Under a new law, California hospitals are supposed to report all serious medical errors to the state, and the first batch includes stories that will scare anyone with a looming hospital admission date. [D]uring a 10-month period ending in May, doctors performed the wrong surgical procedure, operated on the wrong body part or on the wrong patient 41 times, records show. During the same period, hospitals reported that foreign objects were left in surgical patients 145 times [AP].
Officially called “adverse events,” those accidents are also known as “never events” because they are considered preventable, and many safety experts say they should never happen [Los Angeles Times]. The new disclosures listed 1,002 cases that caused serious medical harm; under the new law, the public health department must begin to post all these cautionary tales on the Internet by 2015.
Hospital errors have become a hot political topic of late, as state and federal healthcare programs have raised the idea of refusing to pay for faulty hospital procedures. Later this year, Medicare will stop paying for certain mistakes, such as giving patients the wrong blood type and leaving objects inside surgical patients. Maine, Massachusetts, Pennsylvania and New York have restricted payments for avoidable medical errors. And hospital associations in Minnesota, Washington and Vermont have pledged never to bill patients for the costs of correcting errors [Health Blog, The Wall Street Journal].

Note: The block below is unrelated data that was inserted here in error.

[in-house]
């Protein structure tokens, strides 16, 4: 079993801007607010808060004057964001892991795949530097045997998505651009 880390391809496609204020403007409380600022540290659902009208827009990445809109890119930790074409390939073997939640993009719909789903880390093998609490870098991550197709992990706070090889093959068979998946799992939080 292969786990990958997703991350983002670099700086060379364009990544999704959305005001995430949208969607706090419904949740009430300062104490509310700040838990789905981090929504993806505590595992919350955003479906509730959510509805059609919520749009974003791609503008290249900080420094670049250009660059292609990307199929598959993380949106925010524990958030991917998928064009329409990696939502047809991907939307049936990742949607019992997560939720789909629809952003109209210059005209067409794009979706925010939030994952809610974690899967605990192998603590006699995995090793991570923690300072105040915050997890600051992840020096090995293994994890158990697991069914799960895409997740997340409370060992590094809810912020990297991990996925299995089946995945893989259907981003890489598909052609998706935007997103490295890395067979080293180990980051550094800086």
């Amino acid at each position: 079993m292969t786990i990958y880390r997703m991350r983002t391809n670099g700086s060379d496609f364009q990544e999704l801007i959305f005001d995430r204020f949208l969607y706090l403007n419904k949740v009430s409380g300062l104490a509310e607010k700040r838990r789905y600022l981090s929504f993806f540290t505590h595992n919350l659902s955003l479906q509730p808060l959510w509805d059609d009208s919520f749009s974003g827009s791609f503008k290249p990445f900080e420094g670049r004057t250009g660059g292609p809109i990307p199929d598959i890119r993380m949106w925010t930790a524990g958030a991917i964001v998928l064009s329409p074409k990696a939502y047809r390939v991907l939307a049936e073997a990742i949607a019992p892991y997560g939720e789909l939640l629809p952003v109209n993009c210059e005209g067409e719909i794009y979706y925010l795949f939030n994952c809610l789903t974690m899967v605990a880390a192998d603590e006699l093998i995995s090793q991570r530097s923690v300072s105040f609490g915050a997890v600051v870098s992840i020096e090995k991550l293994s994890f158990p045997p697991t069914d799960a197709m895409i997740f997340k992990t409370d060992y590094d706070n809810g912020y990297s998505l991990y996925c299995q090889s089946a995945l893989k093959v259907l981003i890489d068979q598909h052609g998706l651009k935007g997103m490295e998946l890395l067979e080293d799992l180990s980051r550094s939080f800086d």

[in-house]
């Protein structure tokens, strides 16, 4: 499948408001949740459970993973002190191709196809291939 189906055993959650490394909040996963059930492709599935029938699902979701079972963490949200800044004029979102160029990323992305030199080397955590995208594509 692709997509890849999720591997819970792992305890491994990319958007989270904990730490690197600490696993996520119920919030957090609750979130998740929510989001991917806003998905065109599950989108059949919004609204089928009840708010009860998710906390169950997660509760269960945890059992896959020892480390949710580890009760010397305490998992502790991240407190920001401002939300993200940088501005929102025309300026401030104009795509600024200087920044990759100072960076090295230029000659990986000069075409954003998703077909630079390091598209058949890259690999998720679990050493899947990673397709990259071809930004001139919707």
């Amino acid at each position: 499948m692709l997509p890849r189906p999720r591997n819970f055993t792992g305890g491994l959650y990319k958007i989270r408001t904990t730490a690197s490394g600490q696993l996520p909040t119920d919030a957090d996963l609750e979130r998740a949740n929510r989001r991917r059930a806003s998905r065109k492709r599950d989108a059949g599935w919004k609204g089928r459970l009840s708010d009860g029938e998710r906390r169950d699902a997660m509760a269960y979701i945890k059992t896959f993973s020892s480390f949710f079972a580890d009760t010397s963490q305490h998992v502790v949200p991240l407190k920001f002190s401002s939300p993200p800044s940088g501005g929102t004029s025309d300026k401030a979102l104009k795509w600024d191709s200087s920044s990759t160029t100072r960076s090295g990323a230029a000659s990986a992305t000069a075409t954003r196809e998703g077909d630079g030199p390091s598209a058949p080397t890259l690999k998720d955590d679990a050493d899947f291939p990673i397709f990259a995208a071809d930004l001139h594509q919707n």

The 1,002 adverse events that California’s hospitals reported are a small percentage of the responsible care given to most of the 4 million people who were admitted to California hospitals last year. Hospitals also debated whether all of those adverse events really were avoidable, pointing in particular to the 466 cases of serious bedsores that were included in the disclosures. Debby Rogers, the vice president for quality and emergency services at the California Hospital Association, said someone with a fractured neck might develop a pressure sore while resting on a backboard awaiting surgery. Treating the sore would require moving the patient, potentially paralyzing them by exacerbating the fracture, she said. “We would like to think we can prevent all of them, but we can’t,” Rogers said [Los Angeles Times].